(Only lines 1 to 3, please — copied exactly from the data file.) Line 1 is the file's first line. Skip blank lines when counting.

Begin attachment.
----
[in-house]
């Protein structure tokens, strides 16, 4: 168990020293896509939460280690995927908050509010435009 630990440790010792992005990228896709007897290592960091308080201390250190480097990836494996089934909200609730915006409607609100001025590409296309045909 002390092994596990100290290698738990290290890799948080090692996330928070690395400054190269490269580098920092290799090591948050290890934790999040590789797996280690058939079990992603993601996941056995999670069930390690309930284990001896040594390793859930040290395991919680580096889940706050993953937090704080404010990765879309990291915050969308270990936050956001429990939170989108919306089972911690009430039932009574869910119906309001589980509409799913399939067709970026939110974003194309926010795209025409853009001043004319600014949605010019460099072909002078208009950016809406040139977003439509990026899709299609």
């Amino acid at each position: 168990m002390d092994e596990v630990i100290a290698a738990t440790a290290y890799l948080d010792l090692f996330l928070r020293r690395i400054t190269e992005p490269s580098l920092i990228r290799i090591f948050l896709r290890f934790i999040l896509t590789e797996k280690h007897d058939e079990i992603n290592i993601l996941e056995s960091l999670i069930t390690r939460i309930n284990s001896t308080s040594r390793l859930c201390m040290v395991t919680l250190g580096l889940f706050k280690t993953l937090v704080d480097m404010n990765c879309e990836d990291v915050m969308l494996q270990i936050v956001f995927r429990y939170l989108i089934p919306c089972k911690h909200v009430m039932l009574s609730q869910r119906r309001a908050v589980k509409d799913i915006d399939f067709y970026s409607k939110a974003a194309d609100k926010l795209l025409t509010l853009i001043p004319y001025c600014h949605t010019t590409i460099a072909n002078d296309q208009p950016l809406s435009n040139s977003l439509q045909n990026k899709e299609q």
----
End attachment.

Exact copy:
[in-house]
């Protein structure tokens, strides 16, 4: 168990020293896509939460280690995927908050509010435009 630990440790010792992005990228896709007897290592960091308080201390250190480097990836494996089934909200609730915006409607609100001025590409296309045909 002390092994596990100290290698738990290290890799948080090692996330928070690395400054190269490269580098920092290799090591948050290890934790999040590789797996280690058939079990992603993601996941056995999670069930390690309930284990001896040594390793859930040290395991919680580096889940706050993953937090704080404010990765879309990291915050969308270990936050956001429990939170989108919306089972911690009430039932009574869910119906309001589980509409799913399939067709970026939110974003194309926010795209025409853009001043004319600014949605010019460099072909002078208009950016809406040139977003439509990026899709299609």
């Amino acid at each position: 168990m002390d092994e596990v630990i100290a290698a738990t440790a290290y890799l948080d010792l090692f996330l928070r020293r690395i400054t190269e992005p490269s580098l920092i990228r290799i090591f948050l896709r290890f934790i999040l896509t590789e797996k280690h007897d058939e079990i992603n290592i993601l996941e056995s960091l999670i069930t390690r939460i309930n284990s001896t308080s040594r390793l859930c201390m040290v395991t919680l250190g580096l889940f706050k280690t993953l937090v704080d480097m404010n990765c879309e990836d990291v915050m969308l494996q270990i936050v956001f995927r429990y939170l989108i089934p919306c089972k911690h909200v009430m039932l009574s609730q869910r119906r309001a908050v589980k509409d799913i915006d399939f067709y970026s409607k939110a974003a194309d609100k926010l795209l025409t509010l853009i001043p004319y001025c600014h949605t010019t590409i460099a072909n002078d296309q208009p950016l809406s435009n040139s977003l439509q045909n990026k899709e299609q």